Unlike Phoenix the calf, Nova was culled within days of reaching its first birthday, which by all accounts should have been quite a celebration. The magazine had reached its circulation target of 75,000 and, according to the sales team, was set to meet its advertising targets.
The July issue was virtually finished and the front cover looked good. So it came as quite a shock last Wednesday (May 2) to be told that Nova was to bite the dust again. Apparently the title was still recruiting staff until three weeks ago.
Nova’s rebirth was always going to be difficult. In its first life, Nova was an edgy Sixties fashion title that built a reputation by shocking and breaking taboos. But, as we are all too aware, the cultural environment of 2001 is totally different. It takes quite a lot to shock your average urbanite 24-year-olds.
Trying to emulate the editorial style of the original was a risk, but arguably there was room between the well established fashion bibles, such as Elle and Vogue, and the lower circulating club/cult magazines, such as Sleazenation and The Idler, for a new, more edgy, intelligent fashion title.
Nova was also IPC’s first real foray into the world of upmarket fashion magazines.
Nova’s Second Coming was not what it should have been. The launch editor Deborah Bee took things too far. Many of the staple sector advertisers found the mix of manicured pubic hair and nudity too avant-garde for their tastes and stayed away. Even by the third issue in January, there were rumours that the magazine’s future was uncertain.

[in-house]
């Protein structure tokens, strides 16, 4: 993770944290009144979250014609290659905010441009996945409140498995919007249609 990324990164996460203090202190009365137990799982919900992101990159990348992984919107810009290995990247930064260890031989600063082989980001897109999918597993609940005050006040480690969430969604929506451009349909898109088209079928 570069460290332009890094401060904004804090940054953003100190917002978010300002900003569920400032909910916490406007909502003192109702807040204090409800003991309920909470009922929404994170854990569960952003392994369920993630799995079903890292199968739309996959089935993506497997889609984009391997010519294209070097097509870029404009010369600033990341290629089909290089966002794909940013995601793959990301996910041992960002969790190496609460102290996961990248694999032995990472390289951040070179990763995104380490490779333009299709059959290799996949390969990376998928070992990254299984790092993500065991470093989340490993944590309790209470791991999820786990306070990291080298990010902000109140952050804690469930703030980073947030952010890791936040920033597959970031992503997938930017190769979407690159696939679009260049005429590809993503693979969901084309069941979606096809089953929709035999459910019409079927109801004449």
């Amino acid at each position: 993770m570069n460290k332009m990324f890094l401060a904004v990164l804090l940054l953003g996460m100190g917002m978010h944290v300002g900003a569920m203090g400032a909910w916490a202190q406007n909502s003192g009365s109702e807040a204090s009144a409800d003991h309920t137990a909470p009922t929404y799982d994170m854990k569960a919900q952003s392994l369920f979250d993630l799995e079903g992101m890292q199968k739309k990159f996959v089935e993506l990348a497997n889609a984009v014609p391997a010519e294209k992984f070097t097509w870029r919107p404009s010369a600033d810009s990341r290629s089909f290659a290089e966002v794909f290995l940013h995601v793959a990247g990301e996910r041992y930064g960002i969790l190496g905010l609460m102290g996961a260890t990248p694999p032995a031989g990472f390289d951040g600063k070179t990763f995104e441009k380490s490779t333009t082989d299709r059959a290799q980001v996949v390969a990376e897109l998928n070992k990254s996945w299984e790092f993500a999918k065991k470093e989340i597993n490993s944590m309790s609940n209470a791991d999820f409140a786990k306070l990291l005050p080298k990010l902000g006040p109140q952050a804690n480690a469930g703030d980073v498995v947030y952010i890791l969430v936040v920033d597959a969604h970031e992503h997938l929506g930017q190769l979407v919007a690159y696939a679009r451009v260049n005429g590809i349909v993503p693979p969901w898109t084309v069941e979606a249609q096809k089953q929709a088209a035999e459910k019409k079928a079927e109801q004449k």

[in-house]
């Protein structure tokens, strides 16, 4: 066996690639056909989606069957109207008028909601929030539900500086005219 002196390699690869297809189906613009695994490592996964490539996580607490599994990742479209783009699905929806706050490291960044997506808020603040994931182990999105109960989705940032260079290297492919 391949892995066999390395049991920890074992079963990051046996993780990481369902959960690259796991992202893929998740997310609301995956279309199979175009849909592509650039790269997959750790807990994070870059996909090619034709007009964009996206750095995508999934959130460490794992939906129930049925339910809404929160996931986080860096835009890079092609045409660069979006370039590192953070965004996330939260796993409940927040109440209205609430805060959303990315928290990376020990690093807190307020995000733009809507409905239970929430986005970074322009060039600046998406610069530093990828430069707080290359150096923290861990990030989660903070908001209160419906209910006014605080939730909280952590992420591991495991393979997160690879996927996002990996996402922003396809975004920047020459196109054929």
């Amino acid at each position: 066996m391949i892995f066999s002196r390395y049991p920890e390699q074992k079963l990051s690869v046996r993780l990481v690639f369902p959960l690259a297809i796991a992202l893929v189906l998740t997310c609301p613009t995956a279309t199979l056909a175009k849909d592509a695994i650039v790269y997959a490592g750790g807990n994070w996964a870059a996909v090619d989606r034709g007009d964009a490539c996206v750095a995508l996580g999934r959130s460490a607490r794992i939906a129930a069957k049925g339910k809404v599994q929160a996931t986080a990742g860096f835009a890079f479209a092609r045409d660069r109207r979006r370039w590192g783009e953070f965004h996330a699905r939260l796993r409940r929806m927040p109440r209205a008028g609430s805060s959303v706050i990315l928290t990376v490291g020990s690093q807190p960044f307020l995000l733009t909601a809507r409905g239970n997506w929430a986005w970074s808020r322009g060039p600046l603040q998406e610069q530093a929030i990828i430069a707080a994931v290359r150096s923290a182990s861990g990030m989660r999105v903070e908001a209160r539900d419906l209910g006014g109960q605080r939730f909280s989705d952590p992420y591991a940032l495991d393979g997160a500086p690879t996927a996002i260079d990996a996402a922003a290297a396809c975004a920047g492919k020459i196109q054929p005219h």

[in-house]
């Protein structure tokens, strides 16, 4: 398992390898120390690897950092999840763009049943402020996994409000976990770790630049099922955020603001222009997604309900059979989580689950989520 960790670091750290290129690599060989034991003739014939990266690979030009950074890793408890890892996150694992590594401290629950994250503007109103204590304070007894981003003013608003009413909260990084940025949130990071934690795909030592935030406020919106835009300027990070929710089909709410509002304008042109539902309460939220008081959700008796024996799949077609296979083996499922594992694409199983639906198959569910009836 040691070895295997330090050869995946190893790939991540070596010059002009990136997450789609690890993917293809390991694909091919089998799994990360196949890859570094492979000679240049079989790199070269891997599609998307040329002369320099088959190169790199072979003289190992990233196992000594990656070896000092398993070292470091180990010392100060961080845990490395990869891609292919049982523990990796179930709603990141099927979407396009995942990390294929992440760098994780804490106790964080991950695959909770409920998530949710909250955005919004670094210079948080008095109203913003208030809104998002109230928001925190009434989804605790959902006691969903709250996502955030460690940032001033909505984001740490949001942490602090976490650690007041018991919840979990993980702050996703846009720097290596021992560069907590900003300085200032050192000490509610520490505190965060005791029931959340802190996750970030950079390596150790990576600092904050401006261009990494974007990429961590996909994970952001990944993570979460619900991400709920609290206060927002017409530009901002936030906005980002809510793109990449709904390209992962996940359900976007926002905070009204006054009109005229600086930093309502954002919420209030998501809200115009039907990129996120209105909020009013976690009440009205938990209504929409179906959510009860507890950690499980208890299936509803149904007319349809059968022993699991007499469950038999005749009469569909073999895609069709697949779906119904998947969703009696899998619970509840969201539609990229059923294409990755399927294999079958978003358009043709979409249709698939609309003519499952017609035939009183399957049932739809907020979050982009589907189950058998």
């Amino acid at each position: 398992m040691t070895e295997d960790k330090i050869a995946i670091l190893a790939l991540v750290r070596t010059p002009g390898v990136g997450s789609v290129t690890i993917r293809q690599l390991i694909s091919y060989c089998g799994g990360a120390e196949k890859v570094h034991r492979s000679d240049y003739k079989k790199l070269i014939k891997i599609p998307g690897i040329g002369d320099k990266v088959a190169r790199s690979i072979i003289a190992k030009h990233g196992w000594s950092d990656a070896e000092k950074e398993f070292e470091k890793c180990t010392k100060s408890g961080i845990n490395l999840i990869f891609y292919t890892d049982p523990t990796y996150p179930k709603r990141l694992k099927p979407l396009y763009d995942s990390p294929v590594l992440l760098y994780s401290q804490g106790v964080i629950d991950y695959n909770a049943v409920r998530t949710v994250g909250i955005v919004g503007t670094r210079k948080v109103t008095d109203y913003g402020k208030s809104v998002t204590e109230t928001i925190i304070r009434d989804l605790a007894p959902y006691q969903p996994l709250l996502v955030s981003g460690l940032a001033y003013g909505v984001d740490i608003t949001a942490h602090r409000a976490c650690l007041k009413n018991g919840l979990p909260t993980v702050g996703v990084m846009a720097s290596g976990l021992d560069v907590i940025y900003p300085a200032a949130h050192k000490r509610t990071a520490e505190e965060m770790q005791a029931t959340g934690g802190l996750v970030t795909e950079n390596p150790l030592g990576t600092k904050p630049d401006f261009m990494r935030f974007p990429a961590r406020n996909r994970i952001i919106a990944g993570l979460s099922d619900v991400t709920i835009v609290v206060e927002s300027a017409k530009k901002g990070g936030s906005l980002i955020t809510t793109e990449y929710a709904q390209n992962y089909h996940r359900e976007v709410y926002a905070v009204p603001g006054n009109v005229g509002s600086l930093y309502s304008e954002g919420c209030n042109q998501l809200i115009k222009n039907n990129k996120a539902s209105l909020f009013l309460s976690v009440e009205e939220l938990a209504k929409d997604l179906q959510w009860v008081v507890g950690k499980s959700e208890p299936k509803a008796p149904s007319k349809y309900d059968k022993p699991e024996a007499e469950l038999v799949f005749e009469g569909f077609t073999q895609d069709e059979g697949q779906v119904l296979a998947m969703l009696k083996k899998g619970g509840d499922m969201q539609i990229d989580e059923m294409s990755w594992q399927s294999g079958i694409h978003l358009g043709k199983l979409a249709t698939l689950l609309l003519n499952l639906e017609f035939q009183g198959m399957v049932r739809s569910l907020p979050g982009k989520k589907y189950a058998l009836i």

In November, Jeremy Langmead was brought in from the Sunday Times Style section as the new editor and apparently given a year to turn the magazine’s fortunes around. The February issue was his fourth and the consensus was that he was having a tremendous impact. The revamped Nova looked good, it was witty and aspiring, the fashion was excellent – it really looked as if he had created a credible title that was carving a niche for itself in a very competitive market.
IPC and the rest of the magazine market is now facing leaner times as ad revenues diminish. In addition, the successful launch of CondÃ© Nast’s handbag-sized Glamour magazine (MW March 29), poses a significant threat, in terms of readers and revenue, to IPC’s mainstream title Marie Claire. The first issue of Glamour sold about 500,000 copies, more issues than Marie Claire or Cosmo.
If IPC is preparing for a successful flotation, its priority will be to protect and invest in the more profitable titles within the stable. Those not deemed commercially viable will not survive. However, it’s a shame for readers and advertisers that just as Nova was finding its feet, it was chopped off at the knees.
Laura James is media director at New PHD